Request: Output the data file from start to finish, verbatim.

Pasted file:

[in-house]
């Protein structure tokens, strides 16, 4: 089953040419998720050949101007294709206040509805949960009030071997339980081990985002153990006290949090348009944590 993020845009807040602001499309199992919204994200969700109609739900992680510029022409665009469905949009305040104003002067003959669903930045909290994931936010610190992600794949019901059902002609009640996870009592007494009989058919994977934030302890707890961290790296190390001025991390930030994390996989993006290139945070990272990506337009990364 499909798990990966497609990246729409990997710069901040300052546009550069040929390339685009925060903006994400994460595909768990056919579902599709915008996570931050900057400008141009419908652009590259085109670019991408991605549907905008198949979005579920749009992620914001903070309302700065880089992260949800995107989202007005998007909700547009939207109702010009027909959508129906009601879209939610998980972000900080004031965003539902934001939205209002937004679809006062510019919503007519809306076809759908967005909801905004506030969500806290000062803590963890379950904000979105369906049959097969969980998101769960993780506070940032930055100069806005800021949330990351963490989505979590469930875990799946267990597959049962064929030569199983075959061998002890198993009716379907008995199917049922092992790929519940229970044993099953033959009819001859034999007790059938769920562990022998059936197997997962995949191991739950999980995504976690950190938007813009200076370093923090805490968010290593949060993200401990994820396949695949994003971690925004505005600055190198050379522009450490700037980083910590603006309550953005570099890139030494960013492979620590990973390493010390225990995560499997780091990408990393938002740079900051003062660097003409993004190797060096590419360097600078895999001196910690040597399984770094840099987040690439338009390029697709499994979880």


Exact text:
[in-house]
């Protein structure tokens, strides 16, 4: 089953040419998720050949101007294709206040509805949960009030071997339980081990985002153990006290949090348009944590 993020845009807040602001499309199992919204994200969700109609739900992680510029022409665009469905949009305040104003002067003959669903930045909290994931936010610190992600794949019901059902002609009640996870009592007494009989058919994977934030302890707890961290790296190390001025991390930030994390996989993006290139945070990272990506337009990364 499909798990990966497609990246729409990997710069901040300052546009550069040929390339685009925060903006994400994460595909768990056919579902599709915008996570931050900057400008141009419908652009590259085109670019991408991605549907905008198949979005579920749009992620914001903070309302700065880089992260949800995107989202007005998007909700547009939207109702010009027909959508129906009601879209939610998980972000900080004031965003539902934001939205209002937004679809006062510019919503007519809306076809759908967005909801905004506030969500806290000062803590963890379950904000979105369906049959097969969980998101769960993780506070940032930055100069806005800021949330990351963490989505979590469930875990799946267990597959049962064929030569199983075959061998002890198993009716379907008995199917049922092992790929519940229970044993099953033959009819001859034999007790059938769920562990022998059936197997997962995949191991739950999980995504976690950190938007813009200076370093923090805490968010290593949060993200401990994820396949695949994003971690925004505005600055190198050379522009450490700037980083910590603006309550953005570099890139030494960013492979620590990973390493010390225990995560499997780091990408990393938002740079900051003062660097003409993004190797060096590419360097600078895999001196910690040597399984770094840099987040690439338009390029697709499994979880």